If we agree on the above, then we face two choices. One choice is to amend the current constitution (or create a transitional constitution), and then allow the newly elected parliament and president to oversee the process of writing a new constitution. A second choice is to start the process of drafting a new constitution immediately and elect the new president and parliament once that task is completed. The supreme military council seems to have chosen the first path, which I believe is a wise decision. We need to transition back to a civilian rule immediately. Having a state of no president, no constitution, no parliament, and a military rule is extremely dangerous for obvious reasons. Some in the military may get comfortable ruling, and some people may get comfortable being ruled by the military (yes!). There is an extreme sense of urgency to return to a civilian rule, and the supreme military counsel seems to realize this urgency.

If things go as planned, we should have the needed constitutional amendments within 10 days, a referendum on a (transitional?) constitution soon after (as promised within 60 days), and a date for parliamentary and presidential elections soon after (as promised within 6 months). This is all great, and I hope that nothing derails this time line.

One important consideration for the constitution amendment committee: they should embed in this constitution an article that mentions that this is a “transitional” constitution that should be replaced within two years. This should ensure that the new president and parliament immediately engage in a process to create a new constitution, rather than delay or completely scratch this project as they face a number of other pressing priorities. This is a critical guarantee that we hope to see in the current amendments.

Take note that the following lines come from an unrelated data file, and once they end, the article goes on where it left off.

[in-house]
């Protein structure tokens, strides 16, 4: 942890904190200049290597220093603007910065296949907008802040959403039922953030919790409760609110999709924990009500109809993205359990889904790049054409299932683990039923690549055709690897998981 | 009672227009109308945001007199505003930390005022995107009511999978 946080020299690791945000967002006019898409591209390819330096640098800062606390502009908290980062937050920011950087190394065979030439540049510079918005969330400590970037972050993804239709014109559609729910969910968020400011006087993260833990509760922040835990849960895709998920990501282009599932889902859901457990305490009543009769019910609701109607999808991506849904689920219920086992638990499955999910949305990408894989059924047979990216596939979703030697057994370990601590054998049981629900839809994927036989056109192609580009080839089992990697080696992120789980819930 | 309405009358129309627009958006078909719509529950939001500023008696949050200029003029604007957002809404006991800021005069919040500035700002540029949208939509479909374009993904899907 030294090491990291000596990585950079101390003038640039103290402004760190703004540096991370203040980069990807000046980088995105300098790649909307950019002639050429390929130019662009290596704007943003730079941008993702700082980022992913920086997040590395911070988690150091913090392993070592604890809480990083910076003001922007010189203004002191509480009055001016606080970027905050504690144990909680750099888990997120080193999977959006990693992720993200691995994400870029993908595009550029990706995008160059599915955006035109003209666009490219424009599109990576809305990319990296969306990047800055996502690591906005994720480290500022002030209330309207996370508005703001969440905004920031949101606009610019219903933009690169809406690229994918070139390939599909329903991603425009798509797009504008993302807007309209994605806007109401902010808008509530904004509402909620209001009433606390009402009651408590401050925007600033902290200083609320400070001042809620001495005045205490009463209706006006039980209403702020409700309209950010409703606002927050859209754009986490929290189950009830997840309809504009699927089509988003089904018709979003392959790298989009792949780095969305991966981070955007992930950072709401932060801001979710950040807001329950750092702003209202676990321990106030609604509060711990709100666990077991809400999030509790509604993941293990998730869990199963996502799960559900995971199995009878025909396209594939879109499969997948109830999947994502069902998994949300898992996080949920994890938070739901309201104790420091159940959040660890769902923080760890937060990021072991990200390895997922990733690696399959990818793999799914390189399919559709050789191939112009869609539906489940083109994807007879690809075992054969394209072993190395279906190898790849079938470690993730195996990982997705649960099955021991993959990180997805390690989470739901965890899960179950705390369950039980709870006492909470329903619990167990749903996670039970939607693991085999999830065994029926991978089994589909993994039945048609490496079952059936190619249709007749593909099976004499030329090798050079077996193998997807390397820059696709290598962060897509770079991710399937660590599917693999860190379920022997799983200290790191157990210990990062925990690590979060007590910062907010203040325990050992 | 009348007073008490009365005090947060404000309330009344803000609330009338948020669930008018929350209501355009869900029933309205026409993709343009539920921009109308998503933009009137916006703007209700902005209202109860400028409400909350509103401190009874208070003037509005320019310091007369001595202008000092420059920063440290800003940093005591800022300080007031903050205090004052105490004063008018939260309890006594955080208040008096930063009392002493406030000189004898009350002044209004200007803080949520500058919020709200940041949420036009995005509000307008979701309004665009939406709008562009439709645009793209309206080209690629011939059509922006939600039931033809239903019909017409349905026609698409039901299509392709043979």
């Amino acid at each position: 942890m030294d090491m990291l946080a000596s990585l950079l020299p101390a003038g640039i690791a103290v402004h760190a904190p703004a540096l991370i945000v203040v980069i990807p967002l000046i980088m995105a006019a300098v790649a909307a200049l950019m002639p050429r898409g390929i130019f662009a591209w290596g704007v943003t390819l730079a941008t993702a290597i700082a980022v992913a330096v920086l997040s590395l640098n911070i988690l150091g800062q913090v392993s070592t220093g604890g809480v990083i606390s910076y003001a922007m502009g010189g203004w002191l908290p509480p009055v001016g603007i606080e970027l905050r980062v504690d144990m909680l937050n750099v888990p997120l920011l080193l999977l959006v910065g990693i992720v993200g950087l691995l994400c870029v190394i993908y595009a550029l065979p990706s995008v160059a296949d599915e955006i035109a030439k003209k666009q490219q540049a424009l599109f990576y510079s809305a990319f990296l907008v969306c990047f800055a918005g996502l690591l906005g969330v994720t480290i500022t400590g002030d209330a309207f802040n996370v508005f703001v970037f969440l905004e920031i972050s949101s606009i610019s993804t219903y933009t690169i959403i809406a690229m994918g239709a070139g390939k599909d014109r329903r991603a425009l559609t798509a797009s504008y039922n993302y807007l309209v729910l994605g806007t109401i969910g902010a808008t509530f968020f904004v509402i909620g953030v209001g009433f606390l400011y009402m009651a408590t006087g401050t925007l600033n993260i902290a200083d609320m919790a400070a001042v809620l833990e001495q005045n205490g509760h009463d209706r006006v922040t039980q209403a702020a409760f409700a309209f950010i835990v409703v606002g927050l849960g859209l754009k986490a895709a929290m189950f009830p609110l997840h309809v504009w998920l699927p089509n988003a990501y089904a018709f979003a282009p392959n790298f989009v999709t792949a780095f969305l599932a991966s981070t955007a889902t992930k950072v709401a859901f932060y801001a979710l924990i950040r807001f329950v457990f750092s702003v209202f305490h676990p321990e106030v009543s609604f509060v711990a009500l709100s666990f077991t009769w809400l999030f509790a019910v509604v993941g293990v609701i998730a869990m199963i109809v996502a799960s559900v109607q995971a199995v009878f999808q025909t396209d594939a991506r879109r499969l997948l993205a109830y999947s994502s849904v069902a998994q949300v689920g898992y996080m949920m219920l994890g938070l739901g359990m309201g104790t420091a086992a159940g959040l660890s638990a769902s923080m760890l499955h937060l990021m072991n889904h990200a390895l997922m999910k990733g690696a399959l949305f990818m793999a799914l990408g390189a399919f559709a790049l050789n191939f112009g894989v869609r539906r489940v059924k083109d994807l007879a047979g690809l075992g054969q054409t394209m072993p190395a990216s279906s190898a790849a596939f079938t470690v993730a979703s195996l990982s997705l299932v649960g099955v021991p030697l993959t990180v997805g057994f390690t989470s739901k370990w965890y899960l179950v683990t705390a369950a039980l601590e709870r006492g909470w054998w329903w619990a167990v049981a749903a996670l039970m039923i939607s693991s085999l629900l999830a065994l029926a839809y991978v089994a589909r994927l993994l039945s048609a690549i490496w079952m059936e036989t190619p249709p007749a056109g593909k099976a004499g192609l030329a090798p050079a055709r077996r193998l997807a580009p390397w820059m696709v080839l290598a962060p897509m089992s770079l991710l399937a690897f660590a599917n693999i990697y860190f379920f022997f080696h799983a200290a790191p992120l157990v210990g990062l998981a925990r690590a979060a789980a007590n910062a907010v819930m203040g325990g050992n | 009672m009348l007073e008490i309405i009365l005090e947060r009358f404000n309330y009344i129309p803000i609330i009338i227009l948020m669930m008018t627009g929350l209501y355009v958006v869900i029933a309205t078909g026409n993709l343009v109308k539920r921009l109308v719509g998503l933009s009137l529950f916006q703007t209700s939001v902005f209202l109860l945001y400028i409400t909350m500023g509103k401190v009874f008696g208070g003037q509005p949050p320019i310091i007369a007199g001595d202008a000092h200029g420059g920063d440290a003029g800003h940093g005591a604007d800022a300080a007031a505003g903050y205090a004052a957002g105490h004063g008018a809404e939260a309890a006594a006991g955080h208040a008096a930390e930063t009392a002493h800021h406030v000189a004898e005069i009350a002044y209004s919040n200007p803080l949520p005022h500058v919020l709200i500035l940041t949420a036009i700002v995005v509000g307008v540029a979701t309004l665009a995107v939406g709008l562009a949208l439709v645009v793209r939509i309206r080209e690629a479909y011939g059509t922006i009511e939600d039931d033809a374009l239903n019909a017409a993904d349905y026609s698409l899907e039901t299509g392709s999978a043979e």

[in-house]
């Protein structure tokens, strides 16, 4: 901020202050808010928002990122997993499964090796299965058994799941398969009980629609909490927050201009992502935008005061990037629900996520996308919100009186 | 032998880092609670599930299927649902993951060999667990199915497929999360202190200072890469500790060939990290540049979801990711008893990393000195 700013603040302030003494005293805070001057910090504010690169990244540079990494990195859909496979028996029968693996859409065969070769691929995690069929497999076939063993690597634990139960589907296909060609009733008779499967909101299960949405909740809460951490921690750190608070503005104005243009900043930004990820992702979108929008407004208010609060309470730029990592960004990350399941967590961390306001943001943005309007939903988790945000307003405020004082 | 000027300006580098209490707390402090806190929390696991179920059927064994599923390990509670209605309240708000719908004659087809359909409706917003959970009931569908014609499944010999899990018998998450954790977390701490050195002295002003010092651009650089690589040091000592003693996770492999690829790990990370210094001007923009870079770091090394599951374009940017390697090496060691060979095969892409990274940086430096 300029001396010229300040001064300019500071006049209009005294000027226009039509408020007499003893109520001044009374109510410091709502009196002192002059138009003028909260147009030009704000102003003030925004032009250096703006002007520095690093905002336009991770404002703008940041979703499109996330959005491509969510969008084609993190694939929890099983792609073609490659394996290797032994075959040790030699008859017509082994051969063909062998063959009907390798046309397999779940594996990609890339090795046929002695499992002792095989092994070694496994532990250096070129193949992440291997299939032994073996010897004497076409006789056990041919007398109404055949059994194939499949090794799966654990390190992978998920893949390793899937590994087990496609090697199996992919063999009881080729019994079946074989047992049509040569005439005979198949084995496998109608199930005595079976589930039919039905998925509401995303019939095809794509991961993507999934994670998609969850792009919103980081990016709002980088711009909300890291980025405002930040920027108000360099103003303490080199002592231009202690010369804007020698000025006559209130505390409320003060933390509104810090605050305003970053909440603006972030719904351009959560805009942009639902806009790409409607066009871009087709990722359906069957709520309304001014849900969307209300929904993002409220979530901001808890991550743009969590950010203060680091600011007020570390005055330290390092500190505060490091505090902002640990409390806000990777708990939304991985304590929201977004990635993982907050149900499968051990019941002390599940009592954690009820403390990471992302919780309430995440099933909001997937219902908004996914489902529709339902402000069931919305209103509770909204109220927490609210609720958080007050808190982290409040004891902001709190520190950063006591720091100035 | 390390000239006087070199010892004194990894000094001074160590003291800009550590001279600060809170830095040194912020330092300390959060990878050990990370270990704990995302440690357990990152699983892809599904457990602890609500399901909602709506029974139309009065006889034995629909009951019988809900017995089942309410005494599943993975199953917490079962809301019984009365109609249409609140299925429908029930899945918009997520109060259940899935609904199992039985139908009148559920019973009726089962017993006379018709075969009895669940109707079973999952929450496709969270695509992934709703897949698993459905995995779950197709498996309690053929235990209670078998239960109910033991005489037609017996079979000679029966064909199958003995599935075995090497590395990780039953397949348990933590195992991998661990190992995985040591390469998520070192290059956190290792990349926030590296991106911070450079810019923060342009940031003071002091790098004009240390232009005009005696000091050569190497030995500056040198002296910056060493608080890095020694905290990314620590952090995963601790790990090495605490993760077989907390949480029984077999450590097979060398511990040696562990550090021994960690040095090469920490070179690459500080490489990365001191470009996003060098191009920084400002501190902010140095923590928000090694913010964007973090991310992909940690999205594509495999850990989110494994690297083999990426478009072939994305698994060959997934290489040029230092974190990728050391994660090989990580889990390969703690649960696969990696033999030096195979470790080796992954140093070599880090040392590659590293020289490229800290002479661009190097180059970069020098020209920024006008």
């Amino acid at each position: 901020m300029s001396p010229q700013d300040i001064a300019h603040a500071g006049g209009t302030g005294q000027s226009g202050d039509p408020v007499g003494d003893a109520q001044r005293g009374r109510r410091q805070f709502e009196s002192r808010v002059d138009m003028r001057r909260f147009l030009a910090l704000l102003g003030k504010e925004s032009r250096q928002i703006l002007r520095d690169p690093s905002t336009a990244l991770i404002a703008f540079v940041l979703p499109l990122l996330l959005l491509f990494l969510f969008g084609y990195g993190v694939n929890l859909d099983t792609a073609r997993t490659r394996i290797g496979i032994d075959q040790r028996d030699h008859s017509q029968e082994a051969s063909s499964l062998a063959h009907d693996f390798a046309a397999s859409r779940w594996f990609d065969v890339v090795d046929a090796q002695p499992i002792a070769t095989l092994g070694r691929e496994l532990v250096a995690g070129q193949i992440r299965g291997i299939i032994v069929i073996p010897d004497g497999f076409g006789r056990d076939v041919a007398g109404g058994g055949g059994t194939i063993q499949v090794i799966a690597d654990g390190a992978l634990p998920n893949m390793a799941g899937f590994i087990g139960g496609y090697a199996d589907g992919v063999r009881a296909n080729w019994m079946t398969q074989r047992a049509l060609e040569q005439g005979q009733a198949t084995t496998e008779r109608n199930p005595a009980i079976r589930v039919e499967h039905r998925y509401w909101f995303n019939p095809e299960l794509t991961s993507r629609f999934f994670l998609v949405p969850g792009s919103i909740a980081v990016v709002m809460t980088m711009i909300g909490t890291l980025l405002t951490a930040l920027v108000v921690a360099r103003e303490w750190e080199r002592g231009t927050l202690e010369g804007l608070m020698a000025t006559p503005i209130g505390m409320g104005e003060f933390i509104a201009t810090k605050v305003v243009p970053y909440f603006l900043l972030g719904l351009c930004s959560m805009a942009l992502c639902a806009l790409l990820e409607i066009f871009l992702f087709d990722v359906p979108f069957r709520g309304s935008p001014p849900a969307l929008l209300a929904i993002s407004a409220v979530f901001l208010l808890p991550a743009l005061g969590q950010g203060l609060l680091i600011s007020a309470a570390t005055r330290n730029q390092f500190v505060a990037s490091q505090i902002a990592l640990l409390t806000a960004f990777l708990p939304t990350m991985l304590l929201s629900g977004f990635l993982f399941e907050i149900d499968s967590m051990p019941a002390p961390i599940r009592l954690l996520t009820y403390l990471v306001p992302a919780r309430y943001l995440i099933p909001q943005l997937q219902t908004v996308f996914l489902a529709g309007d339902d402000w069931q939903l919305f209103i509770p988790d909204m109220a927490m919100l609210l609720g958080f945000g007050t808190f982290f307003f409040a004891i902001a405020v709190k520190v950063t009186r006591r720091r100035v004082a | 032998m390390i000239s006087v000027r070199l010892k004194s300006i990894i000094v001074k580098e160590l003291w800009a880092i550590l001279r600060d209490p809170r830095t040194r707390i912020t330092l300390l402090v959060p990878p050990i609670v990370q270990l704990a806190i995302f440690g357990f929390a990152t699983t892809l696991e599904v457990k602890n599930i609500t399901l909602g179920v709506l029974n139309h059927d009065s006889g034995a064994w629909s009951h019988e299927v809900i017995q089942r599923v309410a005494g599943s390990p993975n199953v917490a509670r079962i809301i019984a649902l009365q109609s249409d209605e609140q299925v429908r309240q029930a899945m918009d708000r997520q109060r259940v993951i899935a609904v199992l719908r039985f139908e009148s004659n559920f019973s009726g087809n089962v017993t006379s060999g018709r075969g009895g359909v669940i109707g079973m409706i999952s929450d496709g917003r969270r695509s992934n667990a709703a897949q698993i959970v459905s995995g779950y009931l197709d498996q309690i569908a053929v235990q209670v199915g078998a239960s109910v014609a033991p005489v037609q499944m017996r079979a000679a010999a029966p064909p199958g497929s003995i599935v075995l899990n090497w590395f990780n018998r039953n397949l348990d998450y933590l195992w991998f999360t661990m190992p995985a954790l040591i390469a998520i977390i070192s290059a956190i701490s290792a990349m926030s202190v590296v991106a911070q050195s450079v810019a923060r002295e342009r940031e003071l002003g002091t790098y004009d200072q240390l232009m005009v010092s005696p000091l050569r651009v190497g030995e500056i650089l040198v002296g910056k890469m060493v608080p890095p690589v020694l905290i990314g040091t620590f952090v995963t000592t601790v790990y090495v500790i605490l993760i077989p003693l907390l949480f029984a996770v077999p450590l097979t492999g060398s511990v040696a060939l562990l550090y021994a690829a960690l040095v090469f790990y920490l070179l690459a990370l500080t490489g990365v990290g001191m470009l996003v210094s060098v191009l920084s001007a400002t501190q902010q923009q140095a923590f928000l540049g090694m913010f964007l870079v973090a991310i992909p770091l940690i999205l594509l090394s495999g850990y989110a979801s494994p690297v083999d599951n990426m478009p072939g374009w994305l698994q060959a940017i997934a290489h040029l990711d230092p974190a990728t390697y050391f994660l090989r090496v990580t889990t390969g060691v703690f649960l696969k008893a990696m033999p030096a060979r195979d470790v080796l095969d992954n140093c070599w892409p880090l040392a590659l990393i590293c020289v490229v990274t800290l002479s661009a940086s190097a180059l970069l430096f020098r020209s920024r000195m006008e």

Another consideration for the coming process is that we should hold both the presidential and parliamentary elections in one day! This seems like a huge challenge on many fronts, but I believe that we should move as soon as possible towards a transition of power to a new elected government. It will be awkward to have an elected parliament, starting a legislative agenda (and possible forming a new government from the majority party or coalition of parties), in the absence of a president. It will also be awkward having a new president, who cannot appoint a new government, in the absence of a parliament. We need to do both elections at the same time. It will be a logistical nightmare, but I trust that the current mood among the youth and people at large, as well as the military, will allow for a free and orderly elections.

Once the new president and parliament and government are in place, we should immediately commence the process of drafting a new constitution. It may take one or two years, but it is worth it. It is important to note that once a new constitution is drafted and approved, this implies conducting another presidential and parliamentary election based on the new constitution! So the new president and parliament may serve only for a short 1-2 year term!

All in all, it may take us up to three years to go through the constitutional and legal transition to a democratic state with a new modern constitution. It is important to understand the process, time line and set the right expectations now, otherwise many will feel that we are getting into a period of chaos and yearn for the old days of stability. Freedom is messy, but it is worth it.

Amin El-Masry. 17 February 2011.

This entry was posted in Egypt, Egypt Politics and tagged , , , , . Bookmark the permalink.

3 Responses to A Constitutional Roadmap

  1. aminelmasry says:

    An interesting article with similar ideas, by Ahmed Kamal Aboulmagd:

  2. aminelmasry says:

    A different view by El-Baradei, advocating a longer transition:

  3. aminelmasry says:

    The constitution committee will amend the constitution to force the new president to call for a completely new constitution.